The A-List: The Girl on the Train
director Tate Taylor
By Iain Blair
Tate Taylor had just one small comedy — 2008’s Pretty Ugly People — on his directing resume when that part of his career got turbo-charged thanks to his 2011 Oscar-winner The Help, which he also co-wrote and co-produced.
Next he tackled another story dear to his heart and close to his roots: Get On Up, the warts-and-all biopic of James Brown, the Godfather of Soul, which he co-produced with Mick Jagger and Brian Grazer.
Now, for his fourth feature, Taylor has plunged headfirst and even deeper into the murky depths of twisted human behavior in the highly anticipated mystery-thriller The Girl on the Train. Starring a large ensemble cast (Emily Blunt, Luke Evans, Edgar Ramirez, Justin Theroux, Allison Janney, Lisa Kudrow), and based on the bestseller by Paula Hawkins, the Universal release explores obsession, revenge, sex, lying, desire, pain and addiction — it tells the story of a lonely woman (Blunt) who is unraveling after the breakup of her marriage and spiraling into alcoholism.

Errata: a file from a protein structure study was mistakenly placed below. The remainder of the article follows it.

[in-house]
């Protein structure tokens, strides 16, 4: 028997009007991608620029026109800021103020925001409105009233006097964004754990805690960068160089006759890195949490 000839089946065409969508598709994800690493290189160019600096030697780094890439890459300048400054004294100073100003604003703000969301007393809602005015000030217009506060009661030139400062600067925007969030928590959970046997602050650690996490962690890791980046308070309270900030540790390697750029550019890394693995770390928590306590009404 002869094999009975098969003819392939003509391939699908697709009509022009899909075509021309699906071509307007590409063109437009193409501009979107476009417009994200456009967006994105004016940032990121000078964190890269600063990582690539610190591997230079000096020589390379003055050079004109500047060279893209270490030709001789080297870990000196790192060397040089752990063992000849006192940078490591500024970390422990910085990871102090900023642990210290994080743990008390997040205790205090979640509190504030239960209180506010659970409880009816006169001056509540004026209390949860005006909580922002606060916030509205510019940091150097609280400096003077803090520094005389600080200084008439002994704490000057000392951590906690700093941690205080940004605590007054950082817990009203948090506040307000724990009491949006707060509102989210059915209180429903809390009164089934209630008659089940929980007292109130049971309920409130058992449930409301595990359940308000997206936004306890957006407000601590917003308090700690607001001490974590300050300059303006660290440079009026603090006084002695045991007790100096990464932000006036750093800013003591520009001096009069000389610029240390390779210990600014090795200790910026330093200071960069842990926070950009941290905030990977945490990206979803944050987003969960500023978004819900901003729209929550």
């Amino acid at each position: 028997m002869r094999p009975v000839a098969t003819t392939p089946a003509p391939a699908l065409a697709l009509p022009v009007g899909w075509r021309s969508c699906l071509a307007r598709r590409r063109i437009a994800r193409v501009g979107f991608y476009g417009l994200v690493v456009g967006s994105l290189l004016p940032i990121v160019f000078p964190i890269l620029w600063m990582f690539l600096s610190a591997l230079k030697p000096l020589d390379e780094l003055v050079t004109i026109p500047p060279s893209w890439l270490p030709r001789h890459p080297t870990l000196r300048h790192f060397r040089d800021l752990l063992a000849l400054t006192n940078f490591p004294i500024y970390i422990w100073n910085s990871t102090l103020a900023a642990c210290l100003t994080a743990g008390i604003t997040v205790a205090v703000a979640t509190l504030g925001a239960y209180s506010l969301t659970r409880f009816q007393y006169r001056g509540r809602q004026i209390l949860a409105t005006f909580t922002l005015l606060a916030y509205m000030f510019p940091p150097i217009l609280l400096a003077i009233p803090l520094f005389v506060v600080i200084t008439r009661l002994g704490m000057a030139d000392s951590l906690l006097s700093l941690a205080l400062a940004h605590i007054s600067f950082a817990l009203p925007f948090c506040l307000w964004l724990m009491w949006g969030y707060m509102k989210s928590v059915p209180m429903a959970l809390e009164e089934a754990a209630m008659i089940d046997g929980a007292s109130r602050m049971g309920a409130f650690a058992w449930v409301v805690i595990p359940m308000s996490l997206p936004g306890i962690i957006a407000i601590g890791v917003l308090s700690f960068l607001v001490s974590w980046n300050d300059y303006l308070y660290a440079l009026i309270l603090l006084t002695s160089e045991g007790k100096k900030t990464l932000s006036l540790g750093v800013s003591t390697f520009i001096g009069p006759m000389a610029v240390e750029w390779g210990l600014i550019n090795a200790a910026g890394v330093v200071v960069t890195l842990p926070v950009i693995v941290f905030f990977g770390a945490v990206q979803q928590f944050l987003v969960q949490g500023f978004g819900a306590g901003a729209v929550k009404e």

I spoke with Taylor about making the film and his process.
What do you look for in a project and what attracted you to this, as it’s a bit of a departure for you?
You’re right, as there’s nothing funny about this, and I like to have some comedy. I always look for story and lots of it, with lots of intertwining characters and character work, and I usually like stories that allow me to mix up drama and comedy.
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